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Wanting to Drink The End of an Era Temperance Welcome to Anti/Pro Prohibition Museum Curators Office.

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Presentation on theme: "Wanting to Drink The End of an Era Temperance Welcome to Anti/Pro Prohibition Museum Curators Office."— Presentation transcript:

1 Wanting to Drink The End of an Era Temperance Welcome to Anti/Pro Prohibition Museum Curators Office

2 Laura Molini-Rohlfing A U.S. History teacher that is very interested in the Roaring 20s and the Prohibition Era. Also a VERY novice computer user. Return to Exhibit Insert your picture here Contact me at:

3 Women and Prohibition Museum Entrance

4 The Temperance Movement Museum Entrance

5 End of an Era Room Museum Entrance

6 Prohibition Begins On January 16, 1919 the U.S. Constitution was amended to prohibit the buying, selling, transporting, importing and exporting of alcohol. In newspapers across the country delivered the news of the ratification of the 18 th Amendment. Many Americans were skeptical of this moral experiment, others elated by the decision. Return to Exhibit xc/B9JvWhWCFiI/s320/Newpaper+Announces+Prohibition.gif

7 Families A young mother with her children near joins a Temperance march directed at bringing attention to the affects of alcohol abuse on the family. The disintegration of families was the centerpiece of much Prohibition protest. Alcohol was blamed as the root cause of violence, money problems and poor parenting. Return to Exhibit creen.jpg

8 Literature Literature warning of the evils of alcohol of drinking flooded into mainstream society. Pamphlets and flyers were widely distributed after the end of Prohibition offering help to those who wanted it. Return to Exhibit

9 Protests Men in opposition to Prohibition take to the streets to show their displeasure. Even though Prohibition was the law of the land the abundance of illegal drinking was apparent at underground bars known as Speakeasies. Return to Exhibit

10 Theyre Back The announcement of the repeal of the 18 th Amendment and the subsequent ratification of the 21 st Amendment send people into a celebratory frenzy. Bars that had once been neighborhood pariahs were now the toast of the town. Return to Exhibit 001CE7-7540-4F0F-A995-813DD85130B6%7D

11 The Crusader A poster exalting the exploits of famous anti-alcohol crusader Carrie Nation were found throughout the country. She became a symbol the Temperance Movement. Return to Exhibit Insert the artifact here. r.jpg

12 Stronger Together Women of the Temperance Movement in Minnesota take their cause to the streets. These women would picket and protest encouraging both men and women to support the passage of the 18 th Amendment which ushered in Prohibition. Return to Exhibit DC-50E9-49B2-A43D-66E21A1B22C9%7D

13 Helping Out The Crusaders were a group organized to fight Prohibition. The Crusaders jumped into the fight by using the radio waves to spread their message. Although most Crusaders were men often women helped spread the message. Return to Exhibit 77_eb362034a1_o.jpg

14 Light Reading Kenneth G. Rose chronicled the role of women and their role in the repeal of Prohibition in his book American Women and the Repeal of Prohibition. In a still very male dominated society many women came forward to protest the institution of Prohibition. The book discussed the failures of Prohibition and the effect on women. Return to Exhibit pealPoster.jpg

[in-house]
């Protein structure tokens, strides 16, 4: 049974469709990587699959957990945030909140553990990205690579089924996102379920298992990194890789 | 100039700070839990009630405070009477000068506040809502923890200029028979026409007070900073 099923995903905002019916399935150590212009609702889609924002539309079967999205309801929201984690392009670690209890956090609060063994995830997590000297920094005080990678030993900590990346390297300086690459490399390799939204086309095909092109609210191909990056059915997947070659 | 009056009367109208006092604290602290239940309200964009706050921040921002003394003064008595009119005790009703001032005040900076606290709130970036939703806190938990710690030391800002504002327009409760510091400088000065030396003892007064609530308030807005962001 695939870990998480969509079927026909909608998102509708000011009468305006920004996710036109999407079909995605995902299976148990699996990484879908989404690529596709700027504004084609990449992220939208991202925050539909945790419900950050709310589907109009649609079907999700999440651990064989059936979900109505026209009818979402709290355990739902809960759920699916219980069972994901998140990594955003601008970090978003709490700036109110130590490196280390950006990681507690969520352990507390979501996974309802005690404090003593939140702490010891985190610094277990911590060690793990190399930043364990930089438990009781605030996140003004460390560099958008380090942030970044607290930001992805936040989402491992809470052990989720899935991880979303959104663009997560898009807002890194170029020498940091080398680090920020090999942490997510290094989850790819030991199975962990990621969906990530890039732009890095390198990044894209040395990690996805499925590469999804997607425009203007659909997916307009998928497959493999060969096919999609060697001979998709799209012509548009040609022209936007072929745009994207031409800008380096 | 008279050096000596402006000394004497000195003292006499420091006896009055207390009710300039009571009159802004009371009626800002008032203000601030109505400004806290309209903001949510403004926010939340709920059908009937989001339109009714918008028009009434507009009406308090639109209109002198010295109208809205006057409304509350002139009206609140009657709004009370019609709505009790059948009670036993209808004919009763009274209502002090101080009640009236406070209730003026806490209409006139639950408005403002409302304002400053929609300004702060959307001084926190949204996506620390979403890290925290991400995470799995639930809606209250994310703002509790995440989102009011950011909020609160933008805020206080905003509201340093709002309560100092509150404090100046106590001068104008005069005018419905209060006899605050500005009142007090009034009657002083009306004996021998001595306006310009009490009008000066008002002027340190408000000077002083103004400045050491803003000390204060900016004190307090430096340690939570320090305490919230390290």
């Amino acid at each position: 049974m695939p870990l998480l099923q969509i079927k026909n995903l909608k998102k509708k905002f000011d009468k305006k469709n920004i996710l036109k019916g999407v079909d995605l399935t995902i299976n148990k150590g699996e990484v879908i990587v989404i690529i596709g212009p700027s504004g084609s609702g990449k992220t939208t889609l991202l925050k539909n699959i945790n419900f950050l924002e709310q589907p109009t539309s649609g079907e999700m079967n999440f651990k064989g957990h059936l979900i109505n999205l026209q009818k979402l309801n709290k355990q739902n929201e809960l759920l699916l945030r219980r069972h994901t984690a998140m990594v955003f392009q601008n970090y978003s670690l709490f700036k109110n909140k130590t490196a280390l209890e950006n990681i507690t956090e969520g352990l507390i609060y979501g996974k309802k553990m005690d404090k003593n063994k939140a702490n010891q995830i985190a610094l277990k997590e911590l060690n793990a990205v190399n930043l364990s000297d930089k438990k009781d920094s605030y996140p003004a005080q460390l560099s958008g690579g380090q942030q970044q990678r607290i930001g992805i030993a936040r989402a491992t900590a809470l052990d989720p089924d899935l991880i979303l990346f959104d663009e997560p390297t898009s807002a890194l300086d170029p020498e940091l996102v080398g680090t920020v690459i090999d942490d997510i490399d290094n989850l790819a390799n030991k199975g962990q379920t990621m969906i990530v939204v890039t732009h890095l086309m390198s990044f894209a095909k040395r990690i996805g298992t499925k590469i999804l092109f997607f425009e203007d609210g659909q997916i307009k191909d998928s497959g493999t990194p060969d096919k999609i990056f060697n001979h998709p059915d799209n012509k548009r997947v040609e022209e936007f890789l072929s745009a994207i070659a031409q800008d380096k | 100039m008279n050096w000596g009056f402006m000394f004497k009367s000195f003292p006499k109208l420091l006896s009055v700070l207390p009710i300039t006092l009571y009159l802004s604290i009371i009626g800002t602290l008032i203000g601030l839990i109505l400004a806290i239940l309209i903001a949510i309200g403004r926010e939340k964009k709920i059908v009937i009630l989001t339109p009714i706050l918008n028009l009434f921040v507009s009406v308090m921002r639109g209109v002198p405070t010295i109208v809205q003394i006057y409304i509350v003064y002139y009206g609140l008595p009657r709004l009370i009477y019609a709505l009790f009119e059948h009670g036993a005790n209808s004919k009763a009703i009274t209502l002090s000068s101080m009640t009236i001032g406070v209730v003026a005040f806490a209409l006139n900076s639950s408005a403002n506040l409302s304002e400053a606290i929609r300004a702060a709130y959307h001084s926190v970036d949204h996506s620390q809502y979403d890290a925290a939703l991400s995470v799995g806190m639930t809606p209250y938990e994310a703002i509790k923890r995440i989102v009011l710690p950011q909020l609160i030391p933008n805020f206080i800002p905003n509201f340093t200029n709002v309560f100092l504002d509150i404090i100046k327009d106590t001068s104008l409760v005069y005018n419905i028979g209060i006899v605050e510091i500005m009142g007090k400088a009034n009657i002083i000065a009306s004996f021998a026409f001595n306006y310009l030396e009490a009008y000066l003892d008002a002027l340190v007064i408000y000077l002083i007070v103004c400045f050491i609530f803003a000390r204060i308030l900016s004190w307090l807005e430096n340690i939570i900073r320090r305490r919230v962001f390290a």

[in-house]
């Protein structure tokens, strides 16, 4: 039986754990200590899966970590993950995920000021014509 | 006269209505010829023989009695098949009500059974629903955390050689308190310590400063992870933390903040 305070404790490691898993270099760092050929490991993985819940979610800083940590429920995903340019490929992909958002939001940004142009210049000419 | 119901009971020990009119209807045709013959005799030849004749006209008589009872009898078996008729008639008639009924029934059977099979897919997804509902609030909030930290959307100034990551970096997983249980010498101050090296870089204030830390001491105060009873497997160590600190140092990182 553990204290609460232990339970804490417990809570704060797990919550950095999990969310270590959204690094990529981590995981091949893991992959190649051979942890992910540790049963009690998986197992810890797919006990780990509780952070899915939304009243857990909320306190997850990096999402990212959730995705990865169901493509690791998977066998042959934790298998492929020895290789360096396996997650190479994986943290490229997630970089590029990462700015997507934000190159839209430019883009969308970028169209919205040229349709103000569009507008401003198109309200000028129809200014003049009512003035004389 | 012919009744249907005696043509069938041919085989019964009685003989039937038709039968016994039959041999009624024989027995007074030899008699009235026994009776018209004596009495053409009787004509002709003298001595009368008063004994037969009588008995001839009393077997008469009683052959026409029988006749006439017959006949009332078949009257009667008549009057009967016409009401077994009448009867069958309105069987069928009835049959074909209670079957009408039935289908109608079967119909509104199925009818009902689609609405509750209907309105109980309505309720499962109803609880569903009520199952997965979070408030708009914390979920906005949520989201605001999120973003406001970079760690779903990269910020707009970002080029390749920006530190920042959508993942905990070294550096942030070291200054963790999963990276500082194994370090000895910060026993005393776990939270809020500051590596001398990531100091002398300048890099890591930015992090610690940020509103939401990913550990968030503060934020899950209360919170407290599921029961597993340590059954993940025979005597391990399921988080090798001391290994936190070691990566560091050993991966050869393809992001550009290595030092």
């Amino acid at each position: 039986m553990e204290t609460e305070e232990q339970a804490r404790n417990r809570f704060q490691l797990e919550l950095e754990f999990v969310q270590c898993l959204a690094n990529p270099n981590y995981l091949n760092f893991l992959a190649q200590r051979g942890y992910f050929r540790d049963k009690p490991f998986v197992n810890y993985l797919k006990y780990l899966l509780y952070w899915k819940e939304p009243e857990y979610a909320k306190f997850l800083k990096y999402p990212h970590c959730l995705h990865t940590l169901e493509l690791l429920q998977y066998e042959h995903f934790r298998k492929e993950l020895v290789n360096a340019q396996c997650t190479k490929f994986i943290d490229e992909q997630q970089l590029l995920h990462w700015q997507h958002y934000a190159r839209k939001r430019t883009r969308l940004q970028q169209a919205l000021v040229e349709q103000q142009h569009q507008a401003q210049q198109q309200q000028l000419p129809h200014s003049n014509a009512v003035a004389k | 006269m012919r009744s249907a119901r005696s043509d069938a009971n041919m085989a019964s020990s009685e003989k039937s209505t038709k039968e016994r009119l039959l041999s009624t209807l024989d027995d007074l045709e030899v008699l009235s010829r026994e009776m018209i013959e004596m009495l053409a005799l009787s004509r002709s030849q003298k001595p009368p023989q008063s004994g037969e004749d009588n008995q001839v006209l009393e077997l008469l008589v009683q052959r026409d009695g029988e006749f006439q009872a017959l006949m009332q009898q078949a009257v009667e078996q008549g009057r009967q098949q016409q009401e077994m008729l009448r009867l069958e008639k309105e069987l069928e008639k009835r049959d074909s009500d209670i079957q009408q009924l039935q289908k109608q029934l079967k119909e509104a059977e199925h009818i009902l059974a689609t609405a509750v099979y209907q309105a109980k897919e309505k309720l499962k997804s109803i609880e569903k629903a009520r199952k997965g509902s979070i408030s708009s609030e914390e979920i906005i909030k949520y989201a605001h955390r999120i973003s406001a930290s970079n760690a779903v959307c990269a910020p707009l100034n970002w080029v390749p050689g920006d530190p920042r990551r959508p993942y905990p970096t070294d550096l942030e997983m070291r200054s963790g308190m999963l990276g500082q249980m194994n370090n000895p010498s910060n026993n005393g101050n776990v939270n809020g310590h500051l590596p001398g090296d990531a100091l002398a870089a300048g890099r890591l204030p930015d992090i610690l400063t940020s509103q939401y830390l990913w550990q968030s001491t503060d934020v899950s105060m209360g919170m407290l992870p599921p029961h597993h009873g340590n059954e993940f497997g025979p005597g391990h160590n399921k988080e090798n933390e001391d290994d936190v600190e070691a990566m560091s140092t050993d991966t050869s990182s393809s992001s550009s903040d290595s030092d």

15 Do Your Part! This period photo shows women, in classic flapper 20s style, encouraging other women to join their Organization for National Prohibition Reform. Return to Exhibit E002551.jpg?size=67&uid=%7 B3ECF4ED5-27CA-43FF- BE21-5BC0120F584B%7D E002551.jpg?size=67&uid=%7 B3ECF4ED5-27CA-43FF- BE21-5BC0120F584B%7D

16 Getting Tough A Philadelphia police commissioner watches as liquor, obtained in a bust by Treasury officers, is poured into the city sewer system. This was a very public practice that showed how serious police were about enforcing Prohibition. The enforcement of Prohibition created an entire new job market, bootlegging. When the demand for illegal liquor increased during Prohibition the mob was born. Return to Exhibit http://www.philadelphia-

17 Have Axe Will Travel In this photo of the infamous Carrie Nation she is wielding her ubiquitous chop axe. She was known to take the axe into illegal bars and taverns and unleash her destructive anger on those violating Prohibition. Return to Exhibit

18 Peer Pressure Women of the Temperance Movement attempt to guilt a man at a Speakeasy into not drinking. These women promised to pray for this mans soul because he was going to hell for drinking during Prohibition. The photo is titled Rehab. Return to Exhibit

19 Pundits Get Involved Political Cartoons were a popular way of illustrating the ills and evils of alcohol. This particular cartoon cites how alcohol is responsible for poverty, crime, filling jails, asylums and wasting grain. Return to Exhibit e_nation_poster.jpg

20 Dont Cross Us This photo uses the tool of persuasion. Men who touch liquor would not be kissed by these women of the Temperance Movement. Return to Exhibit 15093577a_o.jpg

21 Hit The Road The automobile was used as a traveling billboard to promote the stamping out of Prohibition. Many in society realized that Prohibition was a huge failure. The effort to legislate morality and enforce a seemingly unenforceable law were ultimately the downfall of the 18 th Amendment. Return to Exhibit com/media/photos/images

22 Let the Party Begin December 5, 1933 the 21 st Amendment is ratified by Congress. The 21 st Amendment will repeal the 18 th Amendment and be the first Amendment to amend and Amendment. With its passage the long failed experiment of Prohibition will end at last. Return to Exhibit

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